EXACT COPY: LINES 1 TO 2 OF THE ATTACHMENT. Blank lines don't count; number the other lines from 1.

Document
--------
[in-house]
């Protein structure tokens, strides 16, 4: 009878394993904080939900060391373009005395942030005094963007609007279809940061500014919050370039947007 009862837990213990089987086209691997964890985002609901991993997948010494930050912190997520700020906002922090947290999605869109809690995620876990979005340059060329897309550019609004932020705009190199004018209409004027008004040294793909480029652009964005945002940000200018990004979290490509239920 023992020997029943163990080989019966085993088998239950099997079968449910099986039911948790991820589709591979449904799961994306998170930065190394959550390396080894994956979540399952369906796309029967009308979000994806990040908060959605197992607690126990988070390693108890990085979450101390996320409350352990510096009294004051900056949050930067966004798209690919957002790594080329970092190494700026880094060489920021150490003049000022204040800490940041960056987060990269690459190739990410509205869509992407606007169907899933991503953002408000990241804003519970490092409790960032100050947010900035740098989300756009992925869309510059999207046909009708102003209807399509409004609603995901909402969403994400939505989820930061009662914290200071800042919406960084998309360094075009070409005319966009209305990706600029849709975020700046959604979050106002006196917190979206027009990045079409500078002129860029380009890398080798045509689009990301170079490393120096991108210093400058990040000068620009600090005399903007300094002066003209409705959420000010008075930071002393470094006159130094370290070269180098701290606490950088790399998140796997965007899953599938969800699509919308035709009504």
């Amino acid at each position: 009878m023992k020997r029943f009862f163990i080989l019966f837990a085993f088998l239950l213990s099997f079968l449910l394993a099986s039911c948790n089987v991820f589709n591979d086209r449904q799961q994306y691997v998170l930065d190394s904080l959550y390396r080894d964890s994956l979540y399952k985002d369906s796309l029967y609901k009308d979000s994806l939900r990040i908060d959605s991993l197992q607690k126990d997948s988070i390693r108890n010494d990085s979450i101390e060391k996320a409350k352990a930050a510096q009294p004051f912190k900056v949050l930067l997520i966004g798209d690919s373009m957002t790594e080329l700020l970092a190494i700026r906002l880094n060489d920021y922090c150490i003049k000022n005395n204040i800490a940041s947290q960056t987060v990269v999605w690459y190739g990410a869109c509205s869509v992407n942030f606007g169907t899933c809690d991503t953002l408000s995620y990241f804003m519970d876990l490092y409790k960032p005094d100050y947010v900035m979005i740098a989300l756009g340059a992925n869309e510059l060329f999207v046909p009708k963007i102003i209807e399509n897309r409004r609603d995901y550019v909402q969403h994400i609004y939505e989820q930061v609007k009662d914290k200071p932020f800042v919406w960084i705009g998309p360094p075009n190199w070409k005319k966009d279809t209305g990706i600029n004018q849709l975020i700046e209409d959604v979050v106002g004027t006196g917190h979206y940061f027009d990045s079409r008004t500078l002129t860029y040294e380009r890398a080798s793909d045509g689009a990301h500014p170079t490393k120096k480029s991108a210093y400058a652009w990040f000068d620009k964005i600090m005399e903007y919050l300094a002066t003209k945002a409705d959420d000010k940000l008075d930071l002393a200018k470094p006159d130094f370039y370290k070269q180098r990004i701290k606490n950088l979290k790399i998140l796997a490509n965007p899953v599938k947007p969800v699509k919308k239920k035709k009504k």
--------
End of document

[in-house]
């Protein structure tokens, strides 16, 4: 009878394993904080939900060391373009005395942030005094963007609007279809940061500014919050370039947007 009862837990213990089987086209691997964890985002609901991993997948010494930050912190997520700020906002922090947290999605869109809690995620876990979005340059060329897309550019609004932020705009190199004018209409004027008004040294793909480029652009964005945002940000200018990004979290490509239920 023992020997029943163990080989019966085993088998239950099997079968449910099986039911948790991820589709591979449904799961994306998170930065190394959550390396080894994956979540399952369906796309029967009308979000994806990040908060959605197992607690126990988070390693108890990085979450101390996320409350352990510096009294004051900056949050930067966004798209690919957002790594080329970092190494700026880094060489920021150490003049000022204040800490940041960056987060990269690459190739990410509205869509992407606007169907899933991503953002408000990241804003519970490092409790960032100050947010900035740098989300756009992925869309510059999207046909009708102003209807399509409004609603995901909402969403994400939505989820930061009662914290200071800042919406960084998309360094075009070409005319966009209305990706600029849709975020700046959604979050106002006196917190979206027009990045079409500078002129860029380009890398080798045509689009990301170079490393120096991108210093400058990040000068620009600090005399903007300094002066003209409705959420000010008075930071002393470094006159130094370290070269180098701290606490950088790399998140796997965007899953599938969800699509919308035709009504």